For many people the first reaction may be to lash out and tell the person what a lousy friend he’s been, venting anger and frustration that have been kept bottled up inside. Others simply want to walk away—or run away—from the relationship without talking at all. While either approach would end the toxic friendship, neither is as helpful as a different kind of response could be.

Stop and ask yourself, “What has my friend gone through in life that has led to his treating me this way?” Understanding and compassion may be helpful to this person. However, the fact that someone else has had a difficult time in life is not a reason you should reap the consequences! It often does help us and perhaps him if we recognize an underlying cause, but you must be careful about what you allow in your own life.

2. Take responsibility.

If you’re in a toxic relationship, it’s up to you to change it! Casting blame on the other person may be convenient, but it is generally unproductive. If you’ve been treated poorly by someone, chances are you’ve allowed it. So start by acknowledging your part, and focus on what you can do to change yourself.

3. Set healthy boundaries.

All relationships require personal boundaries. Boundaries are guidelines or limits that define how you interact with others, and how you allow other people to treat you. They are defined by your core values, which say a lot about you.

For example, your ability to say no to others may demonstrate that you have self-respect. You recognize when certain people or situations may be unsafe and you stay away. Or you are able to identify when you are getting overloaded with responsibilities, and you speak up in order to take care of yourself or prevent having so much to do that you don’t do a good job on anything.

People who have very permeable boundaries are always letting people in who prove to be dangerous to them in some form or another. They put others’ wants and desires before their own needs, and they become easy targets for those who are seeking to take advantage. If this describes you, then determine now what your boundaries will be and make them stick.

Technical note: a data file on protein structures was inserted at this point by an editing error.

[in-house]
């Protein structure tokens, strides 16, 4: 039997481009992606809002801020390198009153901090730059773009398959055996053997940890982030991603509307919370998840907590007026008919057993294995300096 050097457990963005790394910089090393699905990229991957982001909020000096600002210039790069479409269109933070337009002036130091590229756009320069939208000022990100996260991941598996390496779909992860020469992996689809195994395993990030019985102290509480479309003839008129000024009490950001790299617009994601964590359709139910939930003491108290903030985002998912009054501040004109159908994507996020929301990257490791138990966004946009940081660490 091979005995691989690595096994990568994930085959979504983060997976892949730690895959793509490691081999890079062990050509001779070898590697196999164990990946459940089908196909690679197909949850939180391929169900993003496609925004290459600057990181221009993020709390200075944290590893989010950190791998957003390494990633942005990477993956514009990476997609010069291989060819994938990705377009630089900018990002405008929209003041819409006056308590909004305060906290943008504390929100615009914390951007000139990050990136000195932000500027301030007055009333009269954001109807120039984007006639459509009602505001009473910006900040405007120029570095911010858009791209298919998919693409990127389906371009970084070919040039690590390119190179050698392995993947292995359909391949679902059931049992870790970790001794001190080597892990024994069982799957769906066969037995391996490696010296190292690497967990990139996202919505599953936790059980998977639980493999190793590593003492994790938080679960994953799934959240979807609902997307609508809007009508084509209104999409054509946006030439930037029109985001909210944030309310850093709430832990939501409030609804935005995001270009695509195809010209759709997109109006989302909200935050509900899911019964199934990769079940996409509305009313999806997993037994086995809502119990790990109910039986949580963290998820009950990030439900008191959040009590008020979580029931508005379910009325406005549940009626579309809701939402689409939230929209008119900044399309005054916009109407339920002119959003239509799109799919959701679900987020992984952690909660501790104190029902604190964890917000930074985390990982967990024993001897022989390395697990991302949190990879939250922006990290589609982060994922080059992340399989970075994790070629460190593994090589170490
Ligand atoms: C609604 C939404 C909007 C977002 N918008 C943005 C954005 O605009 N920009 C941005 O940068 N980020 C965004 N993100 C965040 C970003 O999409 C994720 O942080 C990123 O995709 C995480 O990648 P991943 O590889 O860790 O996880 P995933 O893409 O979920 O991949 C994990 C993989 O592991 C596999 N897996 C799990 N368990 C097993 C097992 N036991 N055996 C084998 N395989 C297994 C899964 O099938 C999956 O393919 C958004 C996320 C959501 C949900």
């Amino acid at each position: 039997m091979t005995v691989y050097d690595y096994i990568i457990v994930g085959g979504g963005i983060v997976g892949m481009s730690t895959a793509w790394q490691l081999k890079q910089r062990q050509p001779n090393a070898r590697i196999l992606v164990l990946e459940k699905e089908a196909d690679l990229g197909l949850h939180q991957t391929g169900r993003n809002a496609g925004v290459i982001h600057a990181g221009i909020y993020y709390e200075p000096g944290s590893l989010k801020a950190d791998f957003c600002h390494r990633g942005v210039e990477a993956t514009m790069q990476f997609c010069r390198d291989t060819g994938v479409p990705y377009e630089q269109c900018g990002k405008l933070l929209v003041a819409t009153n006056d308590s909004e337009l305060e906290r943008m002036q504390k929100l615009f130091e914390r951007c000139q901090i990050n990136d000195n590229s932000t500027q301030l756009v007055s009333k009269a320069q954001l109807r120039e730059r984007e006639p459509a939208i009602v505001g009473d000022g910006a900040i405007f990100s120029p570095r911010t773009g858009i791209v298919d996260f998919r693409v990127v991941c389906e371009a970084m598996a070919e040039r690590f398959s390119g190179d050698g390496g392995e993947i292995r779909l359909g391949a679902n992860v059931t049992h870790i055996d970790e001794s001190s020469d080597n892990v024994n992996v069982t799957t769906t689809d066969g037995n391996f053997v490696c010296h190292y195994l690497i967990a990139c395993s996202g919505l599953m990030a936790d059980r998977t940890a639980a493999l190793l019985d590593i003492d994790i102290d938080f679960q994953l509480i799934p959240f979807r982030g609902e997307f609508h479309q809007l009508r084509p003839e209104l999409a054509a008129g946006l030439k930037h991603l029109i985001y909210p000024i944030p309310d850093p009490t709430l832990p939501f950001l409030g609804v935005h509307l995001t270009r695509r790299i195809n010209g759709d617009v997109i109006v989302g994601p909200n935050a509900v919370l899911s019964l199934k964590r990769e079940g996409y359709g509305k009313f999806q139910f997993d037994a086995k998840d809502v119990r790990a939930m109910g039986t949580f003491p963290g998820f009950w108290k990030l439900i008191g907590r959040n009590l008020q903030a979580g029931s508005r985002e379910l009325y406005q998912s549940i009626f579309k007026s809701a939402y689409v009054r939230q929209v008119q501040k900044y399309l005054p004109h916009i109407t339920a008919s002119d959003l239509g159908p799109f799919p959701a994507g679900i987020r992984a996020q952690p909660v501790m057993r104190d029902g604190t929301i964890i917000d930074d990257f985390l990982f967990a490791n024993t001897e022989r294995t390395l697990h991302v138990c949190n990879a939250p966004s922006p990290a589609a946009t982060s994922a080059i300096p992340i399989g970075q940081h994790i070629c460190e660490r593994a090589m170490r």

4. End the relationship.

A true friend is loving—not with a selfish type of love, but with the kind that puts others’ needs first.As distasteful or difficult as it may be, if you’ve tried to establish some better boundaries with your toxic friend and nothing changes, then it may be necessary to get out of this relationship. A person like that may never respect you or see you as an equal. Staying in such a relationship will only continue to damage you. There are other people who are willing and able to be a true friend to you!

5. Seek professional help.

In some instances, particularly if there has been intimacy or romantic feelings, you may feel unable to break away from an unhealthy, toxic relationship. Then it’s time to get outside help! Continuing to live the way you are now won’t solve the problem. You need to find out why you are letting yourself be treated with such disrespect. It can be tough to break away from long-standing habits, but it can be done! Advice from someone outside the relationship who is unbiased and professional can make the difference in your restoring balance to your relationships and life.

6. Spend more time with nontoxic friends.

The best way to know the difference between a toxic friendship and a healthy one is to hang out with people who aren’t toxic! Hopefully, you already know at least one person like this, but if not, then you need to carefully consider where you are finding your so-called friends.